I had a chance to check out the local high school play-offs this season and was horrified by the poor shooting. In four championship games, many featuring D-1 bound players, the best offense was “chuck and chase”: throw the ball towards the rim (hoping that goes in) and fight for the offensive rebound and any put-back opportunities. Granted, they were playing in an NBA arena and most of the teams over-relied on the three-point shot for their scoring opportunities, but the main reason for the poor shooting was the players’ poor hand positioning when shooting the ball and their failure to be ready to shoot when they catch the pass.
The majority of coaches concentrate on the elbow and shoulders when correcting a player’s shot. But that’s usually the wrong place to start. In the majority of the cases, the player’s shooting struggles originate from their shooting hand position negatively impacting their shot. This has nothing to do with the shoulders or elbow. So the first thing you should do is to make sure that the player correctly positions his hand on the ball. The easiest way to do this is to have the player center the ball directly under their shooting hand. Now when the player shoots, the middle and index fingers should be the last two fingers to leave the ball. That’s why it makes sense to have these two fingers centered.
There are three preferred ways to achieve this: first, split the player’s index and middle fingers with the ball’s nozzle (the ball’s center; where you place the needle to pump the ball up); or, align the player’s middle finger with the ball’s center; or, just put the index finger in the middle. All three work and make sense: if the goal is to shoot with the last two fingers (your index and middle finger), then both should be centered equally. There’s just one minor detail, centering the player’s middle finger spreads the hand equally over the ball; but yalla shoot when the player extends his hand towards the rim in a shooting motion, the index finger, not the middle finger, points straight to the rim. The player’s body physiology points the middle finger slightly to the right for a right handed players (or left for a left-handed player).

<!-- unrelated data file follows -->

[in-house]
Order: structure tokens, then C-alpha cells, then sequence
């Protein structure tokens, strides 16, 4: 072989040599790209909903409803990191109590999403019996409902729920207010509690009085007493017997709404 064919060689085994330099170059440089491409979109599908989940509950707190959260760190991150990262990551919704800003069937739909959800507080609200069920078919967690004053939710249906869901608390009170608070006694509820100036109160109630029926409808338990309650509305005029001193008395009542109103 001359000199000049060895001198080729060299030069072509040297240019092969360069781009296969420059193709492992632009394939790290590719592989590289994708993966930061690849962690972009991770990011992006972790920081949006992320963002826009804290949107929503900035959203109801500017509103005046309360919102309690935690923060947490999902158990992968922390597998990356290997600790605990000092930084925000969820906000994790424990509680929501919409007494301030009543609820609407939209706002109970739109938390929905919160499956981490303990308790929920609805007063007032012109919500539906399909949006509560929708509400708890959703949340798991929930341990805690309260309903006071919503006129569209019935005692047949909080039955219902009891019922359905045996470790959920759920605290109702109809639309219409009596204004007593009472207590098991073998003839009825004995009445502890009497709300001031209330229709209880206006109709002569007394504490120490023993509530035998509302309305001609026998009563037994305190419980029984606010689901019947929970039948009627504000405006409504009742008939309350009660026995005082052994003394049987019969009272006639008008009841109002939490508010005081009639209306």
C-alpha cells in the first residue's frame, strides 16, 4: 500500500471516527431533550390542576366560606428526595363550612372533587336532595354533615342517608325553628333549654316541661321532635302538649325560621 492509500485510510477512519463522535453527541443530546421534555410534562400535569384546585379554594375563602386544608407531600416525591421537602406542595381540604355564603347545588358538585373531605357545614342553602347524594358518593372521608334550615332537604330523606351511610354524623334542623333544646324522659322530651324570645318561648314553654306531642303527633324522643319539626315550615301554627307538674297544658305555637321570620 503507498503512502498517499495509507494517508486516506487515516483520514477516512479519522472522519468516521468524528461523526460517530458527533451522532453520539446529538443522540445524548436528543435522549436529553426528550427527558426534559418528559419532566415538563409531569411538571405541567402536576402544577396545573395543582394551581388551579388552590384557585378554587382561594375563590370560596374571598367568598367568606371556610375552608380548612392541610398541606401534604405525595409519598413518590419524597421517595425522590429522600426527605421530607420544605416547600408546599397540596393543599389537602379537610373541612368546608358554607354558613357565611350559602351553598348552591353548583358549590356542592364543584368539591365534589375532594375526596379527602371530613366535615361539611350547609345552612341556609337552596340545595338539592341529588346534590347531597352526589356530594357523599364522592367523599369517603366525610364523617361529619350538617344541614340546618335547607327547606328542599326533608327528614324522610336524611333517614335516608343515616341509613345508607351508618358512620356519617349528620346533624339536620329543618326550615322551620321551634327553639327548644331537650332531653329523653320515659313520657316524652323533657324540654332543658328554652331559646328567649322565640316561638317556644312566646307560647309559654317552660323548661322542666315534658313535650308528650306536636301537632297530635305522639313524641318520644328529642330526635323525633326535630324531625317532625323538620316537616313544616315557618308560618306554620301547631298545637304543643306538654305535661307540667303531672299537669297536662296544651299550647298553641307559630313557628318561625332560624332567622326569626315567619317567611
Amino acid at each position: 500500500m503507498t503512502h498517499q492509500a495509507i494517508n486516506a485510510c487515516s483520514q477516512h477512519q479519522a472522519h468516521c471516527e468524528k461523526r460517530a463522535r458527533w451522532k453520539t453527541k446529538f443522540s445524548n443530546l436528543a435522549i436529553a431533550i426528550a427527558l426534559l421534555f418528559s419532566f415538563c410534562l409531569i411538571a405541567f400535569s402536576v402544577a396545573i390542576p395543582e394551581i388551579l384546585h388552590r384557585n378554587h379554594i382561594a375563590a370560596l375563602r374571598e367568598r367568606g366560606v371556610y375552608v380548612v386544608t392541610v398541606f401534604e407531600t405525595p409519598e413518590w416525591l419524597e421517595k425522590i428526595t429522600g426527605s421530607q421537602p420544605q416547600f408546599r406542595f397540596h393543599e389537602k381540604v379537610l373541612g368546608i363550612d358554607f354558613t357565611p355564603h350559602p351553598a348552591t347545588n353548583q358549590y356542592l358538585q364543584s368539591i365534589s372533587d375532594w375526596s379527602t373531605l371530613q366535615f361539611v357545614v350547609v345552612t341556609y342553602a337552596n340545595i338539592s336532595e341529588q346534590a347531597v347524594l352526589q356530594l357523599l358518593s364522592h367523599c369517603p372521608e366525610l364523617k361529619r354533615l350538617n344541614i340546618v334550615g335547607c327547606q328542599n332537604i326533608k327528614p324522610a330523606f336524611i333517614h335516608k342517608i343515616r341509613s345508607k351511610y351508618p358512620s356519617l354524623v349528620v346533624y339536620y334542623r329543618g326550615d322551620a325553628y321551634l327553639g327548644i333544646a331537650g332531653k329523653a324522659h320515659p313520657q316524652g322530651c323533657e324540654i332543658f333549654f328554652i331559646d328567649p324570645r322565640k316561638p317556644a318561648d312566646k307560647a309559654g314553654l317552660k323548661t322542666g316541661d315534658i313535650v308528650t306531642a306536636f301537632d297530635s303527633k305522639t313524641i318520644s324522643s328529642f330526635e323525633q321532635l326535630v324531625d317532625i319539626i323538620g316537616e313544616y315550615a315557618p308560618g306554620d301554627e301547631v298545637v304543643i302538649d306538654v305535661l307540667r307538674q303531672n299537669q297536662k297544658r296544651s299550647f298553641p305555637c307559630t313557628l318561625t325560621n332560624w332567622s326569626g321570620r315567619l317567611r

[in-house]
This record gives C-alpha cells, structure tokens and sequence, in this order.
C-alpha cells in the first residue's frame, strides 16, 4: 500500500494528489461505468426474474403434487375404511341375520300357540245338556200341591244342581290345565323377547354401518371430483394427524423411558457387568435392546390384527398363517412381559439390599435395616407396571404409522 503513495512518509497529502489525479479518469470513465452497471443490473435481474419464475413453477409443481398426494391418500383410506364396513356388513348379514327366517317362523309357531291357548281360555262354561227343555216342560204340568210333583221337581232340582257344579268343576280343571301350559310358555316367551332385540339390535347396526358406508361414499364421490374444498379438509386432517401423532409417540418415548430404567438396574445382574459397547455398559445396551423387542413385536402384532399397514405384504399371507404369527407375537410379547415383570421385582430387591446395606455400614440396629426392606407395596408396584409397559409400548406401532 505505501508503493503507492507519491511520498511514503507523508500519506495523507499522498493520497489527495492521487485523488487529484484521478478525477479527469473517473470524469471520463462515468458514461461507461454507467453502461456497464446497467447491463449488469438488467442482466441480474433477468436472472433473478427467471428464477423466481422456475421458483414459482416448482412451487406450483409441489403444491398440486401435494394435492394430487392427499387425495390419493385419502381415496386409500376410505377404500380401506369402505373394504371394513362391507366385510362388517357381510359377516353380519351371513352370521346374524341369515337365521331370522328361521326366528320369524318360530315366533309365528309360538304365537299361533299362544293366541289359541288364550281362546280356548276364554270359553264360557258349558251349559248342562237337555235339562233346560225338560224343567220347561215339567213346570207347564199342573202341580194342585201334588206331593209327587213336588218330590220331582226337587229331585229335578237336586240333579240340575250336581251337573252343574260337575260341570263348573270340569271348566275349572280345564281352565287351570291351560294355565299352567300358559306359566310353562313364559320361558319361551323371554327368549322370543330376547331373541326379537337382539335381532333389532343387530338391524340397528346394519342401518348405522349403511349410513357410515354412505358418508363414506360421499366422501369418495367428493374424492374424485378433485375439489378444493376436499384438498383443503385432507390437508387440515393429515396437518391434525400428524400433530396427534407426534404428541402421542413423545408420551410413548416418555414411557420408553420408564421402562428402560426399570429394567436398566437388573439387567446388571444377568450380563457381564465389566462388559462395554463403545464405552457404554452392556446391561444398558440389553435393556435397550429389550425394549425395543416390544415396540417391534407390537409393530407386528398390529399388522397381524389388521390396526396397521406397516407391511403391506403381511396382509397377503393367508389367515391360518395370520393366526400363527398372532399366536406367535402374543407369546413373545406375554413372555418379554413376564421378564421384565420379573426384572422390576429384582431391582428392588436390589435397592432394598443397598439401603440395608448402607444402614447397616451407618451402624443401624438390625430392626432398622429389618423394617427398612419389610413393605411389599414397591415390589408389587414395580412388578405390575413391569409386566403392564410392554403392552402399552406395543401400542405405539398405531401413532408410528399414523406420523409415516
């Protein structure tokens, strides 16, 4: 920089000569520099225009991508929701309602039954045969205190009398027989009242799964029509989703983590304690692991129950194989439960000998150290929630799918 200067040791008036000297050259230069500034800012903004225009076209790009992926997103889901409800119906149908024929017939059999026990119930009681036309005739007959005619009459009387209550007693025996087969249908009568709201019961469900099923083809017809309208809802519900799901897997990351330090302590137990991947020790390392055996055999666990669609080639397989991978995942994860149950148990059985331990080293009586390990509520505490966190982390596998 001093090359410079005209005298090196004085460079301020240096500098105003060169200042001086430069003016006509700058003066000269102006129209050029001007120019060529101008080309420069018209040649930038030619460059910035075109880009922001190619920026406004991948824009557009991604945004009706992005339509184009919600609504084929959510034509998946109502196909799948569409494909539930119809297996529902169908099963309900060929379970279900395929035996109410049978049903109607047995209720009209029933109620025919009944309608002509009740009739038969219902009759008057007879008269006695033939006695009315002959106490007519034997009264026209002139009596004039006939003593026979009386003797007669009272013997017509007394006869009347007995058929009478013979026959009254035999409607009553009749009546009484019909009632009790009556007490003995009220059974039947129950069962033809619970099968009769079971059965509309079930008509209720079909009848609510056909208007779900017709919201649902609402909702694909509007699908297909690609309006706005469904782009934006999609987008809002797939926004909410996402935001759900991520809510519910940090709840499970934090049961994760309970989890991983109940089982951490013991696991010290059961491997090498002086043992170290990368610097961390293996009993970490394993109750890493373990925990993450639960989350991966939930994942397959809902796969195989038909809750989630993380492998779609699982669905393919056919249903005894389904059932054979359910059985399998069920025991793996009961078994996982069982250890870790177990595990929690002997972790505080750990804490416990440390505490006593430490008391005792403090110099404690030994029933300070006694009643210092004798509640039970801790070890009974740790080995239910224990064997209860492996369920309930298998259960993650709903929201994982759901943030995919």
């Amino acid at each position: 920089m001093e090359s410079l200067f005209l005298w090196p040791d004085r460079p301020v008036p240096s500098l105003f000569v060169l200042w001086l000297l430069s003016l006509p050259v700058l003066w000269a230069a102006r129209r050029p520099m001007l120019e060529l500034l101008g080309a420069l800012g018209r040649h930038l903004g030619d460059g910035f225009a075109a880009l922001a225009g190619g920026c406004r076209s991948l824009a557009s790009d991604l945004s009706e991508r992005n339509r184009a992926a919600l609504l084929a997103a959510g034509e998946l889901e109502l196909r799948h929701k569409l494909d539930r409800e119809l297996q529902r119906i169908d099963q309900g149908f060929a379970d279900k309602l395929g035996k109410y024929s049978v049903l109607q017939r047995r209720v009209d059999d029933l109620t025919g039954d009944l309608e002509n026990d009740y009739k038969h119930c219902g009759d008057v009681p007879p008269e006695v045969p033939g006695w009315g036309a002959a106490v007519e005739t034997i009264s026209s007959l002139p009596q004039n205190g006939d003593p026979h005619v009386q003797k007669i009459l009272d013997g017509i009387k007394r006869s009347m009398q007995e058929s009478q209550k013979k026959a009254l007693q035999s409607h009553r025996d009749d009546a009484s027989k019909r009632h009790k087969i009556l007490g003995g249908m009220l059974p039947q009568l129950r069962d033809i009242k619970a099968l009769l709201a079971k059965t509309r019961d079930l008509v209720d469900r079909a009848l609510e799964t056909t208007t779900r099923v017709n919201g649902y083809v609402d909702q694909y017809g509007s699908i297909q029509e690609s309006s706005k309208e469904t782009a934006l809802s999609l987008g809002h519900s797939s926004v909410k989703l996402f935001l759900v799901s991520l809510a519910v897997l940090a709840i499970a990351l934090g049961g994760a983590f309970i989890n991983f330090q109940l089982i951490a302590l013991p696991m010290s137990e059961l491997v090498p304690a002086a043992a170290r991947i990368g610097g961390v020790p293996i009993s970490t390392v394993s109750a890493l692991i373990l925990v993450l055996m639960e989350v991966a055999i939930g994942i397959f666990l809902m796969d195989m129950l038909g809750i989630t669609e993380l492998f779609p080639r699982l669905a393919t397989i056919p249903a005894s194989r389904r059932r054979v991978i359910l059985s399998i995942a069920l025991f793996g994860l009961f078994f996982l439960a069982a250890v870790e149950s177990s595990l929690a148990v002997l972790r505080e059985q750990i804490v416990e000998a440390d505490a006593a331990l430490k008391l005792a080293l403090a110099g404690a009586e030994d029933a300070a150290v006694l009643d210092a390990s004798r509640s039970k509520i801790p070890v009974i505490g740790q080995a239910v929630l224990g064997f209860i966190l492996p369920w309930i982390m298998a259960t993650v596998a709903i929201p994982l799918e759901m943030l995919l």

My main goal when working with a player is to make him feel comfortable and confident, so out of the three approaches, I go with the one that is most comfortable for the player. But the problem usually happens when the player has his hand on the side of the ball. You have to make sure that the shooting hand is centered using one of the approaches I explained above.
The other hand issue is getting the hand properly pointed towards the target. Unfortunately, most coaches and trainers focus on getting the player’s shoulders squared and elbow straight; however, most players have their elbow in, but they have to twist their wrist to the target as part of the shooting motion. When the player has his hand under the ball properly, with a “wrinkle in the wrist,” you’ll also notice a small indentation at the base of the palm.
These two elements will instantly improve a players shooting technique and consistency. But to go from being a good shooter to a great shooter, it’s vital to improve the base of a player’s shot. The base is the shot’s foundation, and determines everything thereafter; your hip, elbow, and wrist positioning are all affected by the base of your shot. A poor foundation really leads to an inconsistent shot. The first issue to look at is how the player receives the pass when they are ready to shoot. Most poor shots are taken because the player takes too long to catch and shoot. They simply aren’t ready to shoot when they receive the ball, which allows the defense to close out and successfully contest the shot. To correct this, make sure that the player is ready to shoot as soon as the ball is in his hands; his feet are wide (about should width apart), knees bent, and hands up to catch the pass.
Also, players must use their legs to power their shot. A lot of players tend to shoot the ball on the way down of their jump shot, which eliminates the power generated by the leg drive when jumping. By shooting the ball on the way up, earlier in the jump, they player is able use the power generated by the leg drive and increase his power. Effectively using the increase in force created by using the leg drive will also help increase the arc on the ball when it’s shot. Many streaky and inconsistent shooters shoot a very flat shot due to not using their leg drive properly. This allows little room for error, since your shooting a line drive directly at the rim instead of arcing into the hoop.
Improving your hand position, preparing to catch the pass, and utilizing your leg drive will not automatically turn you into a great shooter over night. You’ll have to consistently work on these three areas if you want to develop into a consistent shooter. Let’s be honest, change is difficult, and players who have taken hundreds of thousands of shots have reinforced bad habits that are difficult to correct, especially if the player has had some success with his current shooting technique. But for a player to reach his full potential, it’s really important that he develops a consistent shot, as the game boils down to who can put the ball in basket the most. By fine-tuning the hand placement on the ball as the player lifts the ball to shoot, while focusing on receiving the pass ready to shoot, and utilizing a solid leg drive, a player’s shot will become more consistent with practice, making him a more effective player on the court.